Advanced Energy Through the Decades: Celebrating 40 Years

By Jonathan Susser | April 1, 2020

Advanced Energy is excited to celebrate its 40th anniversary this April! Over the past four decades, we have had the opportunity to help our partners navigate the ever-changing energy industry by providing research, training, testing, consulting and program services.

Since 1980, we have expanded our operations, added major research and testing laboratories, and won numerous grants to study energy-related issues, but we’ve never strayed from our vision: to ensure that energy is clean, affordable, reliable, efficient and safe for all people.

For our 40th anniversary, we want to share examples of projects that have made a significant, positive and lasting impact on the energy industry in North Carolina and the nation as a whole.

Advanced Energy’s Beginnings

In the late 1960s and early 1970s, North Carolina, like many other states, was experiencing large increases in electricity consumption. With a rise in air conditioning and a rapidly growing population, electric utilities were keeping up by building new generating plants, but this was resulting in yearly rate hikes.

Following a 1979 rate case hearing, Dr. Robert Koger — then chairman of the North Carolina Utilities Commission — wondered whether the growth in demand could be slowed without hindering North Carolina’s economic vitality. He was serving on the Advisory Council of the Electric Power Research Institute, and although energy efficiency was being discussed, little was happening at the state level. He proposed to his fellow commissioners that the Utilities Commission set a hearing on the possibility of establishing a statewide nonprofit entity focused on promoting energy efficiency and renewable generation. Its goal would be to alleviate, to the degree possible, the yearly increases in electric rates that North Carolinians were experiencing.

A majority of Dr. Koger’s fellow commissioners were on board, and the hearing was set for January of 1980. Most individuals and entities testified in favor of the idea, and the proposal received substantial support. As a result, the Utilities Commission founded Advanced Energy, originally named the North Carolina Alternative Energy Corporation, to investigate and implement technologies for distributed generation, load management and energy efficiency.

1980s

Advanced Energy’s early years, under the direction of Dr. Jon Veigel, saw the organization focus on five program areas: agriculture, community, industry, residential/commercial and utility.

Our community program worked with local governments, nonprofits, schools, small businesses and other entities to promote energy improvements. For example, we created a theatrical traveling energy troupe that used song and dance to educate students about energy efficiency. We also established a group of related projects that helped community organizations design energy management programs, select and install energy measures, and secure financing.

As an early precursor to some of our current solar initiatives, we collaborated with Carolina Power and Light Company to evaluate the performance of a photovoltaic array constructed at a test site. The goal was to understand the ease with which this technology could be integrated into utility distribution systems.

In the late 1980s, we started a multiyear effort with Southern Produce Distributors, Carolina Power and Light, the N.C. Energy Division and the Electric Power Research Institute to introduce an innovative produce-cooling system known as the “iceberg.” It was developed in an 800,000-gallon underground tank that icemakers would fill with millions of pounds of ice, and in the summer, the stored “coldness” was used to produce cold air to chill the vegetables. A key strength of the system was that it could run year-round, which spread out electricity demand over time and prevented utilities from facing significant load during harvest.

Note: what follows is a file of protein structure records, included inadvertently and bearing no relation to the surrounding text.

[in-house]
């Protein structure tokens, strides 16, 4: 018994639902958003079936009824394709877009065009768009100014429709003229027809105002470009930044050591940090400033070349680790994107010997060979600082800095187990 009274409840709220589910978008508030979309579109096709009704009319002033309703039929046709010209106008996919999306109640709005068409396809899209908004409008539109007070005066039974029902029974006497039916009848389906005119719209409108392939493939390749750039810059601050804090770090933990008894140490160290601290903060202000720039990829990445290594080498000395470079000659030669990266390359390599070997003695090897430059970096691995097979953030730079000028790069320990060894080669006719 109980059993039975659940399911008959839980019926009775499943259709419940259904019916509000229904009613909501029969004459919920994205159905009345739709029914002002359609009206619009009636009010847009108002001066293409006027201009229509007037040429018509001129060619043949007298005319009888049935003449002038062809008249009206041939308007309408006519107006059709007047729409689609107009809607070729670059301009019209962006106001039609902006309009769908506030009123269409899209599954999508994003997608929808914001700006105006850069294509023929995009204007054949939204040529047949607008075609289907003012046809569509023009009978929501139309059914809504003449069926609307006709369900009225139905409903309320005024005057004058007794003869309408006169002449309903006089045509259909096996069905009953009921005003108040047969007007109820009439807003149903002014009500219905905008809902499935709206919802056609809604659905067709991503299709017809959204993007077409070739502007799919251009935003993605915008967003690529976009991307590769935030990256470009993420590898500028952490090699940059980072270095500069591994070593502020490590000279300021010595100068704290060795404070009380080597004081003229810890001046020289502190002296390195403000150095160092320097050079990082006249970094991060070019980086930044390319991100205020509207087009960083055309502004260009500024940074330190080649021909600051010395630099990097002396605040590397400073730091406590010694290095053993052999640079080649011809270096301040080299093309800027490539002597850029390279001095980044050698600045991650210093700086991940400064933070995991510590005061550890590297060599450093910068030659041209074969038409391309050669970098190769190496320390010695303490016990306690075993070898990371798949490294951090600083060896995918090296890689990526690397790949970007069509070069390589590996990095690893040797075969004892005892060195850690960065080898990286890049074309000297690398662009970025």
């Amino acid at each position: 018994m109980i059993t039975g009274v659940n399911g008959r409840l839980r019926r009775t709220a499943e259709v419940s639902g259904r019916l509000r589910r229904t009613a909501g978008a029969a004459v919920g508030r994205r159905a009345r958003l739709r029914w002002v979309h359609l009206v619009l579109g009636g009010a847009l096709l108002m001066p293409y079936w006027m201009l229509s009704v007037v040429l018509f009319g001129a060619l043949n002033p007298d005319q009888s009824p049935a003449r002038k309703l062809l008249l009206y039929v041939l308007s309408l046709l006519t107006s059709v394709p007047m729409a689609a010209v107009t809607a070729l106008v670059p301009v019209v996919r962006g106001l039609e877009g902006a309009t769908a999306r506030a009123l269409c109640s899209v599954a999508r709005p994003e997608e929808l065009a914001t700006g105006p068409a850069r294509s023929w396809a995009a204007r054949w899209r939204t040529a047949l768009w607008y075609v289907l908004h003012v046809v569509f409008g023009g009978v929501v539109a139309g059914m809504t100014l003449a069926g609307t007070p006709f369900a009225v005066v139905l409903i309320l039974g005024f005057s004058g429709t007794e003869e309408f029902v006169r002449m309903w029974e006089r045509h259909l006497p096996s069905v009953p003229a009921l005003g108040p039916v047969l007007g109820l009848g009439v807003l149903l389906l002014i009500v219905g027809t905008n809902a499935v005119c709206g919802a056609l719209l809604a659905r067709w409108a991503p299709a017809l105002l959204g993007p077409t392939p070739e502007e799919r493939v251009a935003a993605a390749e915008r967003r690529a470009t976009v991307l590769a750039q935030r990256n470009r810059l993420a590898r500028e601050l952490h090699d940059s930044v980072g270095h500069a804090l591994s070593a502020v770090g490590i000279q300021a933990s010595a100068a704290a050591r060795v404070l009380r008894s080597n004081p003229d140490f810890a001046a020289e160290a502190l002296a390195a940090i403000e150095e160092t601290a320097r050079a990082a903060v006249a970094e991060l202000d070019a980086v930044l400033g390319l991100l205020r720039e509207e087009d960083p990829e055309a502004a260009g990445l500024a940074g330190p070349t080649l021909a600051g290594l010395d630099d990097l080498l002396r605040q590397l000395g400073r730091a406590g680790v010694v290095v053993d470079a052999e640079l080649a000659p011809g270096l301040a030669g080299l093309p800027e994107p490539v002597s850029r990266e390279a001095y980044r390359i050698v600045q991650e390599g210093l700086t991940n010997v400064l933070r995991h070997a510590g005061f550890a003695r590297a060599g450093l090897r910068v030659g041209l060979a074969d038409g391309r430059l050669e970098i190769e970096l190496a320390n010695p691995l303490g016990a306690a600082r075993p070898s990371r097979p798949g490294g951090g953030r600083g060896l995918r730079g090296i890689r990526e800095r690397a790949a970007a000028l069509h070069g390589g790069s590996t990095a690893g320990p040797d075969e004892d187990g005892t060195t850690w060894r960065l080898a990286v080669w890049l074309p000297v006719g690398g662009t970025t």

Our agricultural program also partnered with poultry farms to promote energy efficient lighting opportunities and a new ventilation strategy that benefited both farmers and utilities.

Our first foray into electric transportation began in the 1980s, three decades before the technology truly reemerged in the U.S. In 1989, we tested an electric van to assess its potential application in commercial fleets, and a couple of years later, we began evaluating a Pontiac Fiero that had been converted to run on batteries.

Toward the end of the decade, we brought together representatives from 21 organizations for the Residential Energy Forum. The three-day event defined the characteristics of a high-performance home, and it produced the residential mantra we still use today: that every home should be healthy, safe, comfortable, durable, energy efficient and environmentally responsible.

In 1988, Dr. Veigel departed Advanced Energy to join Oak Ridge National Laboratory, and Dr. Koger stepped down from the Utilities Commission to become president of the organization he helped found.

1990s

We expanded our capabilities in several ways in the 1990s. For example, we better aligned our efforts with our North Carolina utility members and started taking our work beyond the state’s borders. We also relocated to our current site on NC State University’s Centennial Campus, and we changed our name from the Alternative Energy Corporation to Advanced Energy.

In 1991, we joined with the NC State University College of Textiles to launch the Industrial Electrotechnology Laboratory (IEL). The IEL opened doors to many offerings, giving us a new avenue to provide technical assistance, technology demonstrations, workshops and publications. It primarily acted as a problem-solving center focused on promoting electrotechnologies and motors, and industry members could try out equipment and receive in-plant testing.

In the residential sector, we made significant progress supporting market transformation. We tested standards developed during the Residential Energy Forum in a multi-home pilot and then detailed the guidelines in a field guide for builders. In a separate effort, we worked with utilities and housing representatives to develop energy efficiency recommendations for manufactured housing, and our Duct School led two-week trainings for heating and air conditioning technicians on saving energy and improving homeowner comfort through duct diagnostics and repair.